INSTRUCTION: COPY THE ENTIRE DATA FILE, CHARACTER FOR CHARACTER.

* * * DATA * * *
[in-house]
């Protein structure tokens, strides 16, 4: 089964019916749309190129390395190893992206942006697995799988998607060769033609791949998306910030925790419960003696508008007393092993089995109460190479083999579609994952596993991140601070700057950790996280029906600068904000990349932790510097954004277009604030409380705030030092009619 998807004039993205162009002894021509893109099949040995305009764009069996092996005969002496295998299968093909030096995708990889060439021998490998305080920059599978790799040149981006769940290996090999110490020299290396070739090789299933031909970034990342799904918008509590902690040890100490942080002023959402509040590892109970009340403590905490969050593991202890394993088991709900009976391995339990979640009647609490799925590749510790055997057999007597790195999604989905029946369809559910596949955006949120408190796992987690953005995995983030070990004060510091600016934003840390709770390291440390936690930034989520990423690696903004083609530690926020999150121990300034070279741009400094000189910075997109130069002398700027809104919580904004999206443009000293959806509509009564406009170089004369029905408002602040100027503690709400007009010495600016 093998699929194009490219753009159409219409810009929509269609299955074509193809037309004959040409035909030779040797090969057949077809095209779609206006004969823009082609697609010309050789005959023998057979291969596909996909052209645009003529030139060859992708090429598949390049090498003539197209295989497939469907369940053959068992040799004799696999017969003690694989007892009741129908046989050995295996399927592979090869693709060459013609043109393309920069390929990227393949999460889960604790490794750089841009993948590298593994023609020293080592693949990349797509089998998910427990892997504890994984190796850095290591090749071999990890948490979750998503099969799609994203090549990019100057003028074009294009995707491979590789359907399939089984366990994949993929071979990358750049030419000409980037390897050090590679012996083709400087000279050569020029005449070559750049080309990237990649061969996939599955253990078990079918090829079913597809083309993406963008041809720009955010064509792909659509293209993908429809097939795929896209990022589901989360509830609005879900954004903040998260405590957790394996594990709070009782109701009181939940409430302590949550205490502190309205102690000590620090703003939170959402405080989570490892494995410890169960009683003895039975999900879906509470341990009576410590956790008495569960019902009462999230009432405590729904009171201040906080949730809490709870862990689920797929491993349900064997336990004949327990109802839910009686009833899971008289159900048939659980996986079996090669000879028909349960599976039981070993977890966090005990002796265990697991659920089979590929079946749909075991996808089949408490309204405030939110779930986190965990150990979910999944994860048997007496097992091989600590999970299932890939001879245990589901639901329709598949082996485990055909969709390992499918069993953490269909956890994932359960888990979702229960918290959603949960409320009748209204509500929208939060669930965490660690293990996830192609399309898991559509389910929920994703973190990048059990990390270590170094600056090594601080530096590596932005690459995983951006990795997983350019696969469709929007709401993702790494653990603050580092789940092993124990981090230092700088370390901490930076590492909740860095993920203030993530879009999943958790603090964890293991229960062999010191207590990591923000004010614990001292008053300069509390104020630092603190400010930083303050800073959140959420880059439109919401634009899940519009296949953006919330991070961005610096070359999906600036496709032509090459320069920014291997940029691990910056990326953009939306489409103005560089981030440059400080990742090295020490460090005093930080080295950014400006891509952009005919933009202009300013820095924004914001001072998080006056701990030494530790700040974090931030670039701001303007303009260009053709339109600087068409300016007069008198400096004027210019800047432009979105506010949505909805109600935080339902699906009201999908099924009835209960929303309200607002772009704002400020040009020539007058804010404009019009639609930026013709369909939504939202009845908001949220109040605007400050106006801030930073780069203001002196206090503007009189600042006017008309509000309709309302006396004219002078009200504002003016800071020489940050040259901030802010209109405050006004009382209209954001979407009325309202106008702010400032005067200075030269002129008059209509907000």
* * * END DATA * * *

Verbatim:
[in-house]
């Protein structure tokens, strides 16, 4: 089964019916749309190129390395190893992206942006697995799988998607060769033609791949998306910030925790419960003696508008007393092993089995109460190479083999579609994952596993991140601070700057950790996280029906600068904000990349932790510097954004277009604030409380705030030092009619 998807004039993205162009002894021509893109099949040995305009764009069996092996005969002496295998299968093909030096995708990889060439021998490998305080920059599978790799040149981006769940290996090999110490020299290396070739090789299933031909970034990342799904918008509590902690040890100490942080002023959402509040590892109970009340403590905490969050593991202890394993088991709900009976391995339990979640009647609490799925590749510790055997057999007597790195999604989905029946369809559910596949955006949120408190796992987690953005995995983030070990004060510091600016934003840390709770390291440390936690930034989520990423690696903004083609530690926020999150121990300034070279741009400094000189910075997109130069002398700027809104919580904004999206443009000293959806509509009564406009170089004369029905408002602040100027503690709400007009010495600016 093998699929194009490219753009159409219409810009929509269609299955074509193809037309004959040409035909030779040797090969057949077809095209779609206006004969823009082609697609010309050789005959023998057979291969596909996909052209645009003529030139060859992708090429598949390049090498003539197209295989497939469907369940053959068992040799004799696999017969003690694989007892009741129908046989050995295996399927592979090869693709060459013609043109393309920069390929990227393949999460889960604790490794750089841009993948590298593994023609020293080592693949990349797509089998998910427990892997504890994984190796850095290591090749071999990890948490979750998503099969799609994203090549990019100057003028074009294009995707491979590789359907399939089984366990994949993929071979990358750049030419000409980037390897050090590679012996083709400087000279050569020029005449070559750049080309990237990649061969996939599955253990078990079918090829079913597809083309993406963008041809720009955010064509792909659509293209993908429809097939795929896209990022589901989360509830609005879900954004903040998260405590957790394996594990709070009782109701009181939940409430302590949550205490502190309205102690000590620090703003939170959402405080989570490892494995410890169960009683003895039975999900879906509470341990009576410590956790008495569960019902009462999230009432405590729904009171201040906080949730809490709870862990689920797929491993349900064997336990004949327990109802839910009686009833899971008289159900048939659980996986079996090669000879028909349960599976039981070993977890966090005990002796265990697991659920089979590929079946749909075991996808089949408490309204405030939110779930986190965990150990979910999944994860048997007496097992091989600590999970299932890939001879245990589901639901329709598949082996485990055909969709390992499918069993953490269909956890994932359960888990979702229960918290959603949960409320009748209204509500929208939060669930965490660690293990996830192609399309898991559509389910929920994703973190990048059990990390270590170094600056090594601080530096590596932005690459995983951006990795997983350019696969469709929007709401993702790494653990603050580092789940092993124990981090230092700088370390901490930076590492909740860095993920203030993530879009999943958790603090964890293991229960062999010191207590990591923000004010614990001292008053300069509390104020630092603190400010930083303050800073959140959420880059439109919401634009899940519009296949953006919330991070961005610096070359999906600036496709032509090459320069920014291997940029691990910056990326953009939306489409103005560089981030440059400080990742090295020490460090005093930080080295950014400006891509952009005919933009202009300013820095924004914001001072998080006056701990030494530790700040974090931030670039701001303007303009260009053709339109600087068409300016007069008198400096004027210019800047432009979105506010949505909805109600935080339902699906009201999908099924009835209960929303309200607002772009704002400020040009020539007058804010404009019009639609930026013709369909939504939202009845908001949220109040605007400050106006801030930073780069203001002196206090503007009189600042006017008309509000309709309302006396004219002078009200504002003016800071020489940050040259901030802010209109405050006004009382209209954001979407009325309202106008702010400032005067200075030269002129008059209509907000």